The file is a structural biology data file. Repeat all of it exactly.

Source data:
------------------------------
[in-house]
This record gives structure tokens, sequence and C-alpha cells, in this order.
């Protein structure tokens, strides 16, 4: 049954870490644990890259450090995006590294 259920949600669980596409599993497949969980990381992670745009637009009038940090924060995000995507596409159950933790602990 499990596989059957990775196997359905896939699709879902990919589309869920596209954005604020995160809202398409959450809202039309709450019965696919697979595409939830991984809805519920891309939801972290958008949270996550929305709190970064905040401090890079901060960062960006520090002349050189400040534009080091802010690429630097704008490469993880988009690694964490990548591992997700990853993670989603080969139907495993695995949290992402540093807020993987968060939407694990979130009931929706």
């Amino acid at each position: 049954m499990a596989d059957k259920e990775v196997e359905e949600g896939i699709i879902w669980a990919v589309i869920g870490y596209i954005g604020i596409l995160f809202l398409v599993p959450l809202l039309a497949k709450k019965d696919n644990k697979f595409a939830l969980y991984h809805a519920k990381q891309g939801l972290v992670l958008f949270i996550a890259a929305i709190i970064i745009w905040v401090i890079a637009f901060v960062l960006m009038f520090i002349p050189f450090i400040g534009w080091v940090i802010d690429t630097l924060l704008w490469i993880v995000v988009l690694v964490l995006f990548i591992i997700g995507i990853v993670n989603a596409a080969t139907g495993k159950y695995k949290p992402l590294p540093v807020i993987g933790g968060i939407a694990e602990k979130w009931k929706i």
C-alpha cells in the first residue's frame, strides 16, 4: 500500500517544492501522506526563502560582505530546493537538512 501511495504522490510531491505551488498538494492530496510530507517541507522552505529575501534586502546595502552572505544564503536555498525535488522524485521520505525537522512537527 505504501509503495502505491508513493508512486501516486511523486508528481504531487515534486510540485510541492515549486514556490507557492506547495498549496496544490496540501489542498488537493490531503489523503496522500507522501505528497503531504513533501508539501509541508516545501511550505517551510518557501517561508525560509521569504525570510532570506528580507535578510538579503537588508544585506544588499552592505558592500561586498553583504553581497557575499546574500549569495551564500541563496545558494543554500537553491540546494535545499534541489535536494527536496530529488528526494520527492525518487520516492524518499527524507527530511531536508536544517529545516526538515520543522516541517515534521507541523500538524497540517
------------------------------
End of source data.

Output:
[in-house]
This record gives structure tokens, sequence and C-alpha cells, in this order.
């Protein structure tokens, strides 16, 4: 049954870490644990890259450090995006590294 259920949600669980596409599993497949969980990381992670745009637009009038940090924060995000995507596409159950933790602990 499990596989059957990775196997359905896939699709879902990919589309869920596209954005604020995160809202398409959450809202039309709450019965696919697979595409939830991984809805519920891309939801972290958008949270996550929305709190970064905040401090890079901060960062960006520090002349050189400040534009080091802010690429630097704008490469993880988009690694964490990548591992997700990853993670989603080969139907495993695995949290992402540093807020993987968060939407694990979130009931929706």
């Amino acid at each position: 049954m499990a596989d059957k259920e990775v196997e359905e949600g896939i699709i879902w669980a990919v589309i869920g870490y596209i954005g604020i596409l995160f809202l398409v599993p959450l809202l039309a497949k709450k019965d696919n644990k697979f595409a939830l969980y991984h809805a519920k990381q891309g939801l972290v992670l958008f949270i996550a890259a929305i709190i970064i745009w905040v401090i890079a637009f901060v960062l960006m009038f520090i002349p050189f450090i400040g534009w080091v940090i802010d690429t630097l924060l704008w490469i993880v995000v988009l690694v964490l995006f990548i591992i997700g995507i990853v993670n989603a596409a080969t139907g495993k159950y695995k949290p992402l590294p540093v807020i993987g933790g968060i939407a694990e602990k979130w009931k929706i």
C-alpha cells in the first residue's frame, strides 16, 4: 500500500517544492501522506526563502560582505530546493537538512 501511495504522490510531491505551488498538494492530496510530507517541507522552505529575501534586502546595502552572505544564503536555498525535488522524485521520505525537522512537527 505504501509503495502505491508513493508512486501516486511523486508528481504531487515534486510540485510541492515549486514556490507557492506547495498549496496544490496540501489542498488537493490531503489523503496522500507522501505528497503531504513533501508539501509541508516545501511550505517551510518557501517561508525560509521569504525570510532570506528580507535578510538579503537588508544585506544588499552592505558592500561586498553583504553581497557575499546574500549569495551564500541563496545558494543554500537553491540546494535545499534541489535536494527536496530529488528526494520527492525518487520516492524518499527524507527530511531536508536544517529545516526538515520543522516541517515534521507541523500538524497540517